“State of South Carolina,
County of Marlboro,
We, the undersigned promise to pay the amount annexed to each of our names for the purpose of building a Methodist Episcopal Church on a cite of land given by W.D. Evans for that purpose:
Aug. 2nd, 1880
W.D. and T.S. Evans Paid 50.00
T.S. Smith “ 10.00
J.K. Pegues “ 25.00
W.D. Crosland “ 25.00
C.M. Weatherly “ 10.00
C.S. McCall “ 10.00
W.J. Stubbs “ 5.00
A Linton “ 1.00
J.A. Wilson “ 1.00
E.E. Evans “ 5.00
John Sweatt “ 1.00
Thomas Cope “ 5.00
J.F. Everett “ 7.00
J.L. Breeden “ 5.00
J.T. Jennings “ 5.00
W.A. Crossland “ 5.00
B.A. Rogers “ 2.00
Milton McLaurin “ 1.00
Knox Livingston “ 7.00
Cash “ .50
J.D. Murchison “ 5.00
P.L. Breeden “ 5.00
C.E. Stewart “ 1.00
Dr. J.T. Jennings “ 10.00
T.E. Dudley “ 5.00
During the early days of brush arbor worship, the congregation was served without charge by Methodist, Presbyterian and Baptist ministers and increasing interest led to the organization of a Sunday school under the faithful leadership of Mr. T.S. Smith, who continued in this capacity for many years and was regarded as one of the truest Christians in the entire community.
I can hear him now as he led in prayer and almost always opened his prayer with the first lines of Isaac Watts’ great hymn:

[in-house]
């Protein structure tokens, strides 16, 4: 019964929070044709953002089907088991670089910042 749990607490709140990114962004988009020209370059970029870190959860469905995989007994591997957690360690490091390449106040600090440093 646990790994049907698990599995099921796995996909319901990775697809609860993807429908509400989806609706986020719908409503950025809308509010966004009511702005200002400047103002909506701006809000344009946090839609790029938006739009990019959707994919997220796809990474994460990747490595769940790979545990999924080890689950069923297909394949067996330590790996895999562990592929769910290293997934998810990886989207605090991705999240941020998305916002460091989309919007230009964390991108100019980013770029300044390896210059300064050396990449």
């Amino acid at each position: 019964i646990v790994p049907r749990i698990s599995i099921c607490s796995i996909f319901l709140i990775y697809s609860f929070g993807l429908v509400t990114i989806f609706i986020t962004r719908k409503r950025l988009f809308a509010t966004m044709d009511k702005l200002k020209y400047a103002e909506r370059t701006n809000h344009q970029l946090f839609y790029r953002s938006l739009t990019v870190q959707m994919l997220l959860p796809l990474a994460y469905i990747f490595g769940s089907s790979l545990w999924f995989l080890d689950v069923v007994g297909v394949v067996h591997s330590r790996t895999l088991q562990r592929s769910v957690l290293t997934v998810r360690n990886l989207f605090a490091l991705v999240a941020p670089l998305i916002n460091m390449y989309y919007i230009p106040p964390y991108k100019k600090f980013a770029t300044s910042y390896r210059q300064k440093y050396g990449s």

O God, our helo in ages past,
Our hope in years to come,
Our shelter from the stormy blast,
And our eternal home.
When the building was finished my Mother was asked to name it. I am sure when she selected Shiloh it was from the incident where Jacob had called his sons together for the last time to bless them, and said to Judah, “The scepter shall not depart from Judah, nor a lawgiver from between his feet, until Shiloh come and unto him shall the gathering of the people be”, referring prophetically to the kingdom of Christ coming from the remnant of Israel that was saved.
All the leaders in that little church were of that courageous stuff of which pioneers are made, for they began and kept down to them from the Shiloh of Bible days, where the ark of the Lord was kept and where the people all went yearly to worship, that Shiloh where the boy Samuel was dedicated to her God by the grateful mother, Hannah.